In August 1984, following the withdrawal of the Auckland Aero Club from its Ardmore-Claris service, the company announced in Great Barrier Island's Barrier Bulletin that "Motor Holdings (Air Services) Ltd, who also trade under the name Rex Air Charter, have undertaken steps to commence an air service from Ardmore to Claris and return." The intention was to increase the number of charter flights and then extend the Waiheke service to Great Barrier Island. Competition, from Ardmore Air Charter, meant that the service never developed and advertising for the charter service lasted only a few months.

The Cessna 207 was the largest aircraft used on the scheduled service to Stonyridge airstrip. ZK-ETC is seen at Timaru on 10 March 1984 wearing both Rex Air Charter and Motor Holdings' logos. 
Cessna 207 ZK-ETC all loaded up at Stonyridge airstrip for a flight back to Ardmore in January 1985. 

Rex Air Charter timetable effective 1 July 1985

Gulf News, 11 April 1986
The Rex Air Charter banner finally disappeared from the Waiheke service on the 31st of May 1986 when it was rebranded as Waiheke Air Services, a trading name for Motor Holdings (Air Services) Ltd, a subsidiary of the Motor Holdings Ltd transport group. Brian Sutherland, the airline’s manager, told the Gulf News, "In choosing this name we clearly show our commitment to serving the island's air transport needs for the future."

Cessna 206 ZK-EXG at Hokitika on 9 January 1984.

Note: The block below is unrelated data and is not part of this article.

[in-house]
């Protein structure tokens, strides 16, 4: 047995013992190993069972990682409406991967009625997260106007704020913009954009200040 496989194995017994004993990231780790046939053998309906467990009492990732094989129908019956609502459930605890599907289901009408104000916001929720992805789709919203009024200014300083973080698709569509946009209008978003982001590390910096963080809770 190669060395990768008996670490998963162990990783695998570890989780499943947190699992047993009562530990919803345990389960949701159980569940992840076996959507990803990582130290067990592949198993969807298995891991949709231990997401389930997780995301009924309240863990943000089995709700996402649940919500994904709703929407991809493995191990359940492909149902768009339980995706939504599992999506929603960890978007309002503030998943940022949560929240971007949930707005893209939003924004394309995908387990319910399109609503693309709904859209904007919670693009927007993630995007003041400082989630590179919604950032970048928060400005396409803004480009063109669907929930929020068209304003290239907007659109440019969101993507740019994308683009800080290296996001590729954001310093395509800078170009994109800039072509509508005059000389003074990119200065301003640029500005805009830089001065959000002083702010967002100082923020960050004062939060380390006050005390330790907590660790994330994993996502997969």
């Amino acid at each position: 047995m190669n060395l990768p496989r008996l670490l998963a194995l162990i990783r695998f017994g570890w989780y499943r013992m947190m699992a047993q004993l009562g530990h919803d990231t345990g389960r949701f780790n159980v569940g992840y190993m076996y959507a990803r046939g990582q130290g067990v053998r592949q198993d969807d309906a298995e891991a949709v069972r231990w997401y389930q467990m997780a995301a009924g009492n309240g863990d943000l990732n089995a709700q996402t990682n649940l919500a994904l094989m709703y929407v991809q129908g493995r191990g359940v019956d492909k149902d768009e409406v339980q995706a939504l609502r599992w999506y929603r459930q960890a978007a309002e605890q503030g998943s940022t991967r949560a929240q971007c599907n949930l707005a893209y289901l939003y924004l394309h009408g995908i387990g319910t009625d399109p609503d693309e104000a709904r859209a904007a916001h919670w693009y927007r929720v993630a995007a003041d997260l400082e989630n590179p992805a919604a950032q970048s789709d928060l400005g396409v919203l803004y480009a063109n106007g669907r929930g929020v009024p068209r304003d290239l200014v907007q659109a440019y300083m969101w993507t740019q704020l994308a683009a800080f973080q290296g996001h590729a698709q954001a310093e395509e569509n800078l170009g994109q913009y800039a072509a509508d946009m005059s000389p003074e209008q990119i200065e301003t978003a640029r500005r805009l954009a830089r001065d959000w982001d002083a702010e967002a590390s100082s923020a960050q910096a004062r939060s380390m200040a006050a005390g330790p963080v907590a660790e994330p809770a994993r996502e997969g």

Aircraft used on the air service included

Cessna 172 - ZK-DFX, DJO, DNM, DRL, DXJ, DXM, DXN, EJI
Cessna 177 Cardinal - ZK-DIG, DWU
Cessna 182 - ZK-DPO
Cessna 206 Stationair - ZK-DRH, DXB, EFI, EJE, EJG, EJH, EKI
Cessna 207 - ZK-DSE, ETC

For the continuation of this air service to Waiheke Island see: http://3rdlevelnz.blogspot.com/2011/08/wings-of-gulf-waiheke-air-services.html


  1. Any chance of an article on SAFE Air and the Bristol Freighters?

  2. I have a photo somewhere of us putting my grandmother on EJE at Stony Ridge in the early 80's, probably around summer of 1982-83. She lived in Pukekohe at the time, her neighbour would drive her to Ardmore and she'd fly over to stay with us a while over the summer break. My recollections of the strip was that it was set on top of a rolling hill so when the aircraft taxied to the end to takeoff we would not see it again from our vantage point at the 'carpark' on the other side until it came roaring up over the hill, and hopefully by that time it would be airborne!

  3. I would love to see that photo... I didn't manage to find any photos of aircraft on Stonyridge airfield